I belong to a group that meets monthly to study teachings and practices given by Hazrat Inayat Khan and other Sufi masters. The circle gathers in a comfortable room in a center for Vedic studies that’s housed in a big, one-hundred-year-old Victorian house in Denver. As the days get longer, our evening classes begin while sunlight still pours through old-fashioned stained glass windows, the sort that decorate the entryways and living rooms of the former homes of the barons of industry.
This month we began to explore the topic of Contemplation. For myself, I am truly just dipping my toe in this ocean of wisdom from which teachings and practices come. But as the woman who guides this class shared a series of quotes describing the way that some Sufis understand the nature of Contemplation, some of the words resonated with me, and a string of lights went on in my brain as it associated these suggestions with other areas of life that have had my attention lately. For example, she read:
Contemplation is about relating to something, moving from outside to inside. The highest form of contemplation is relating to the divine. Contemplation engages the heart and the sense of meaningfulness. Love always focuses us. No one has trouble being concentrated on the Beloved. Seeing with the eyes of the soul is a good doorway into contemplation. If the beholding is experienced fresh, if there is an unveiled encounter with the object, then it is a portal into a deeper connection and meaning. We long to live our lives not just on the surface. The process of contemplation is the way in to the center. (The attribution of this passage is “From Ischtar and Gayan.”)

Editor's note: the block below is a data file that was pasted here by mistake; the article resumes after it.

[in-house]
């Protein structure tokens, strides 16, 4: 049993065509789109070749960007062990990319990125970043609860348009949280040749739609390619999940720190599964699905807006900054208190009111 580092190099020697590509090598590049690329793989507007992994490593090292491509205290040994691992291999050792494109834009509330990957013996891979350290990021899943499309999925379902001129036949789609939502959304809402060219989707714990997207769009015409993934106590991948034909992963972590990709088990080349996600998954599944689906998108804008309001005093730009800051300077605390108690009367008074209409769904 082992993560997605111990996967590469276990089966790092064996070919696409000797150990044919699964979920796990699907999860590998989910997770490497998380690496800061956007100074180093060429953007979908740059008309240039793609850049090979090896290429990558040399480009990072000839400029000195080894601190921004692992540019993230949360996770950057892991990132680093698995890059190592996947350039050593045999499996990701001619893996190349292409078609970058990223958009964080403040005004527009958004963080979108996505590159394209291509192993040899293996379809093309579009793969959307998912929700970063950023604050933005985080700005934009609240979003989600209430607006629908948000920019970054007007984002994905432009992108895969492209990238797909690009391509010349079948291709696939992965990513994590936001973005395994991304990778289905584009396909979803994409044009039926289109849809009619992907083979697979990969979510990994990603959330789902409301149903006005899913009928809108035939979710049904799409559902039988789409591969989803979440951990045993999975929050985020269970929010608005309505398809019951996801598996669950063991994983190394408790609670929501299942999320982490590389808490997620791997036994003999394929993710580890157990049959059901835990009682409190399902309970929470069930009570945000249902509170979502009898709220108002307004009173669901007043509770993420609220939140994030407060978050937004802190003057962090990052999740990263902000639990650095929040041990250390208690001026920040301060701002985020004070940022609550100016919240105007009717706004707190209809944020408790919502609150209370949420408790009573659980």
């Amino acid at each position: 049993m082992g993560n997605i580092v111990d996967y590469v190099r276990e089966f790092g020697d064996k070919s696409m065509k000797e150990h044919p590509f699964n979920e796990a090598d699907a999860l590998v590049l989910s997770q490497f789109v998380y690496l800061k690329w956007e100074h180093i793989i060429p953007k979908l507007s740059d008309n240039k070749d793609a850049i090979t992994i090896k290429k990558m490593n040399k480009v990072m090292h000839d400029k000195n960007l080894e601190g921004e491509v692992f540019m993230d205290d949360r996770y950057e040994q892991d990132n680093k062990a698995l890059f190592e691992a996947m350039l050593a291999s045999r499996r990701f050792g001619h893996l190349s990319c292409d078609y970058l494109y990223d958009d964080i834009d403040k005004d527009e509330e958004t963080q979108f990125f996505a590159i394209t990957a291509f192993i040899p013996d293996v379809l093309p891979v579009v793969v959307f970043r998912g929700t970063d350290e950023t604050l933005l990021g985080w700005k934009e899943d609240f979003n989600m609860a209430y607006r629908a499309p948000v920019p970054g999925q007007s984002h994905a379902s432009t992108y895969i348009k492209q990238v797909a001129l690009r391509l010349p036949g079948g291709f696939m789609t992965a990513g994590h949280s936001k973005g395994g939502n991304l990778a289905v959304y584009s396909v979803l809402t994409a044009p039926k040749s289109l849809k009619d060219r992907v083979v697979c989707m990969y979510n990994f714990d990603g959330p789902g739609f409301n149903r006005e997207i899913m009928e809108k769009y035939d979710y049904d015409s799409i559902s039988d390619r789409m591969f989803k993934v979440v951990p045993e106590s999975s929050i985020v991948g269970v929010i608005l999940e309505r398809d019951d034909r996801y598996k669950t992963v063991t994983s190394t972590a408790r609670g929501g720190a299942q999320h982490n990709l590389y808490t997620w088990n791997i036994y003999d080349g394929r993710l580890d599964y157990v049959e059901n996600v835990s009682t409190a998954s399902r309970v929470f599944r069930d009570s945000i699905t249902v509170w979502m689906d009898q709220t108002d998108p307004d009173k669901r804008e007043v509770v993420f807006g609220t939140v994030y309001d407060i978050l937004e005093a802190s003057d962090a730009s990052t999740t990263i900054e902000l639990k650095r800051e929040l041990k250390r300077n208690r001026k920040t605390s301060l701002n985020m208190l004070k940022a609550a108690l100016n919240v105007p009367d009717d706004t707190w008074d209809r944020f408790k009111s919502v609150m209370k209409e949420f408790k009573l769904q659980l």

I think I first felt my spirituality through relating to objects, elements, and plants, the non-speaking, (mostly) non-moving energy entities around me. I felt a special connectedness to materials like the bricks in the wall of a building (especially if they were old), or the water in a lake, soft and vibrating with life against my skin. In the long walks I took around my town as an adolescent and teenager, I frequently felt the urgent impulse to stop and touch things, to meet and experience them with the flat palms of my hands and all of my fingers stretched out and receptive. These interactions opened parts of my being that had, at that time, never stirred in my relationships with human beings. In fact, I recently started to understand this part of my personality as a capacity to actually be in love with the non-human. (Now that adds another dimension to polyamory!)
As I continued to follow this pull toward the inanimate world, and to relate with objects as beings, the impressions that formed in my mind began to express themselves in poetry. This remained a strong theme in my writing in that format – the exploration of ways in which we can see ourselves, our ideas, and the divine reflected in both natural and human-made things, and the existence around us of a variety of beings that we don’t typically recognize as alive. Though it’s been a long time since I regularly wrote poetry, since I have been doing the practice that I wrote about here, I’ve also found this aspect of my creative self reawakened (to my great joy!). When I saw the National Poetry Writing Month challenge, I had the strong feeling that it would be really good for me (and my mental health) to participate. I haven’t written every day, but I’ve written poems on a lot of days this month, and the awareness that the part of me that thinks in poetry is waking up, stretching, and reintegrating itself into my life is – well – awesome.
So all this was the background as I heard the passage that I quoted above. It hit at least two bulls’ eyes in my heart: the place that has always honored relating with things as a pathway (one among many) to understanding life and the Divine; and the place in which poetry has just woken up, famished, after a long hibernation.